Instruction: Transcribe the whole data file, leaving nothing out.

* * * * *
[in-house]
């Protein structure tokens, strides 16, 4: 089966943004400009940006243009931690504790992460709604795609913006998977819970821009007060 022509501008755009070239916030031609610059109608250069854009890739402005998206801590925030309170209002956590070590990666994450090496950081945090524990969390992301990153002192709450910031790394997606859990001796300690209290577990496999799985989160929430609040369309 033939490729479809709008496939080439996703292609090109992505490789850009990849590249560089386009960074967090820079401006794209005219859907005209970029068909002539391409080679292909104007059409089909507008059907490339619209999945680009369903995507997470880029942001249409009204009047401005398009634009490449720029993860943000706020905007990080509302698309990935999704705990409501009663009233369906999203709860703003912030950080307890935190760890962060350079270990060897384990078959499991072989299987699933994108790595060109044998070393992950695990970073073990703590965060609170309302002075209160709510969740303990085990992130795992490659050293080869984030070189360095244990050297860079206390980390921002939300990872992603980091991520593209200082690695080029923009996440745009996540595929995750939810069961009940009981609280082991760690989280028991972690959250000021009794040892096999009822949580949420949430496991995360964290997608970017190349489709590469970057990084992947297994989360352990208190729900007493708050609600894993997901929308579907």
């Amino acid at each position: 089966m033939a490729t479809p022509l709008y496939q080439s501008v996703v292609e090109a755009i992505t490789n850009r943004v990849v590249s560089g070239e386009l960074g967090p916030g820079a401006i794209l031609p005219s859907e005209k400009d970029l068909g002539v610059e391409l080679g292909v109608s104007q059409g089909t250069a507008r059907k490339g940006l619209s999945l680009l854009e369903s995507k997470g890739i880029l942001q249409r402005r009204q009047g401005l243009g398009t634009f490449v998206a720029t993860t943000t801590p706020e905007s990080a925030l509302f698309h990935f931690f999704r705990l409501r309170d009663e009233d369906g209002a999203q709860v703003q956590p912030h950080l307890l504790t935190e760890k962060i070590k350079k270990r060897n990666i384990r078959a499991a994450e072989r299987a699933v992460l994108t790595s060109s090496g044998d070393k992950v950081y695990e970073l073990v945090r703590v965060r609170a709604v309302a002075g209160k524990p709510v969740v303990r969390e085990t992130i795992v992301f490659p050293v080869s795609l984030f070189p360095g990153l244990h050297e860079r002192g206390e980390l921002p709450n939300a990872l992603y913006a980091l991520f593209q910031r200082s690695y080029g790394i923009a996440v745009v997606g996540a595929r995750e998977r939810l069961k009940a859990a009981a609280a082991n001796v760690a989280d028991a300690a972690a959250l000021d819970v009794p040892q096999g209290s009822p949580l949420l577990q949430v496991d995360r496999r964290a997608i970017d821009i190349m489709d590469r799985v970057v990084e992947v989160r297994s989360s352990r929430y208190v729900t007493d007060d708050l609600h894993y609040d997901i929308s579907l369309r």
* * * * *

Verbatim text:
[in-house]
């Protein structure tokens, strides 16, 4: 089966943004400009940006243009931690504790992460709604795609913006998977819970821009007060 022509501008755009070239916030031609610059109608250069854009890739402005998206801590925030309170209002956590070590990666994450090496950081945090524990969390992301990153002192709450910031790394997606859990001796300690209290577990496999799985989160929430609040369309 033939490729479809709008496939080439996703292609090109992505490789850009990849590249560089386009960074967090820079401006794209005219859907005209970029068909002539391409080679292909104007059409089909507008059907490339619209999945680009369903995507997470880029942001249409009204009047401005398009634009490449720029993860943000706020905007990080509302698309990935999704705990409501009663009233369906999203709860703003912030950080307890935190760890962060350079270990060897384990078959499991072989299987699933994108790595060109044998070393992950695990970073073990703590965060609170309302002075209160709510969740303990085990992130795992490659050293080869984030070189360095244990050297860079206390980390921002939300990872992603980091991520593209200082690695080029923009996440745009996540595929995750939810069961009940009981609280082991760690989280028991972690959250000021009794040892096999009822949580949420949430496991995360964290997608970017190349489709590469970057990084992947297994989360352990208190729900007493708050609600894993997901929308579907």
């Amino acid at each position: 089966m033939a490729t479809p022509l709008y496939q080439s501008v996703v292609e090109a755009i992505t490789n850009r943004v990849v590249s560089g070239e386009l960074g967090p916030g820079a401006i794209l031609p005219s859907e005209k400009d970029l068909g002539v610059e391409l080679g292909v109608s104007q059409g089909t250069a507008r059907k490339g940006l619209s999945l680009l854009e369903s995507k997470g890739i880029l942001q249409r402005r009204q009047g401005l243009g398009t634009f490449v998206a720029t993860t943000t801590p706020e905007s990080a925030l509302f698309h990935f931690f999704r705990l409501r309170d009663e009233d369906g209002a999203q709860v703003q956590p912030h950080l307890l504790t935190e760890k962060i070590k350079k270990r060897n990666i384990r078959a499991a994450e072989r299987a699933v992460l994108t790595s060109s090496g044998d070393k992950v950081y695990e970073l073990v945090r703590v965060r609170a709604v309302a002075g209160k524990p709510v969740v303990r969390e085990t992130i795992v992301f490659p050293v080869s795609l984030f070189p360095g990153l244990h050297e860079r002192g206390e980390l921002p709450n939300a990872l992603y913006a980091l991520f593209q910031r200082s690695y080029g790394i923009a996440v745009v997606g996540a595929r995750e998977r939810l069961k009940a859990a009981a609280a082991n001796v760690a989280d028991a300690a972690a959250l000021d819970v009794p040892q096999g209290s009822p949580l949420l577990q949430v496991d995360r496999r964290a997608i970017d821009i190349m489709d590469r799985v970057v990084e992947v989160r297994s989360s352990r929430y208190v729900t007493d007060d708050l609600h894993y609040d997901i929308s579907l369309r």